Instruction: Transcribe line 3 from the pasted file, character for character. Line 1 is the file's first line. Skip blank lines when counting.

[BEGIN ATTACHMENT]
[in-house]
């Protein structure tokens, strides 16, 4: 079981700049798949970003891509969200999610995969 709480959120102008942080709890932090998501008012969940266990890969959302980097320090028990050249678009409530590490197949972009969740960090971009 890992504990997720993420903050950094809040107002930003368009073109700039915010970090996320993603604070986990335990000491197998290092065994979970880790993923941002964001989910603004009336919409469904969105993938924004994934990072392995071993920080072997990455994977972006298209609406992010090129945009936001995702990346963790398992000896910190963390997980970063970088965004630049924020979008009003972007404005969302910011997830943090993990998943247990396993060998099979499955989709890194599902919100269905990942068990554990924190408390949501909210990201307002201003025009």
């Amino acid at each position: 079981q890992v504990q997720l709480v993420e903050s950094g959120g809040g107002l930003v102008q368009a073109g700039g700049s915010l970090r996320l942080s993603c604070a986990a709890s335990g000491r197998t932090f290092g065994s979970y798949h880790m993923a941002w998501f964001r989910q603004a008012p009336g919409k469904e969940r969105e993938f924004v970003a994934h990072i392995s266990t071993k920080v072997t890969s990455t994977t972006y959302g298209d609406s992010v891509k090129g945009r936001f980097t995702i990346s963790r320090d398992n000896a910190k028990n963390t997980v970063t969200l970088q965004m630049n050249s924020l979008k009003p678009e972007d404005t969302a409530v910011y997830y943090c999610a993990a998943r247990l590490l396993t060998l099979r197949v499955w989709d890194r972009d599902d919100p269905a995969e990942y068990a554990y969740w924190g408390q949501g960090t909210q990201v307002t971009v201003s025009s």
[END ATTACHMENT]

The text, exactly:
């Amino acid at each position: 079981q890992v504990q997720l709480v993420e903050s950094g959120g809040g107002l930003v102008q368009a073109g700039g700049s915010l970090r996320l942080s993603c604070a986990a709890s335990g000491r197998t932090f290092g065994s979970y798949h880790m993923a941002w998501f964001r989910q603004a008012p009336g919409k469904e969940r969105e993938f924004v970003a994934h990072i392995s266990t071993k920080v072997t890969s990455t994977t972006y959302g298209d609406s992010v891509k090129g945009r936001f980097t995702i990346s963790r320090d398992n000896a910190k028990n963390t997980v970063t969200l970088q965004m630049n050249s924020l979008k009003p678009e972007d404005t969302a409530v910011y997830y943090c999610a993990a998943r247990l590490l396993t060998l099979r197949v499955w989709d890194r972009d599902d919100p269905a995969e990942y068990a554990y969740w924190g408390q949501g960090t909210q990201v307002t971009v201003s025009s």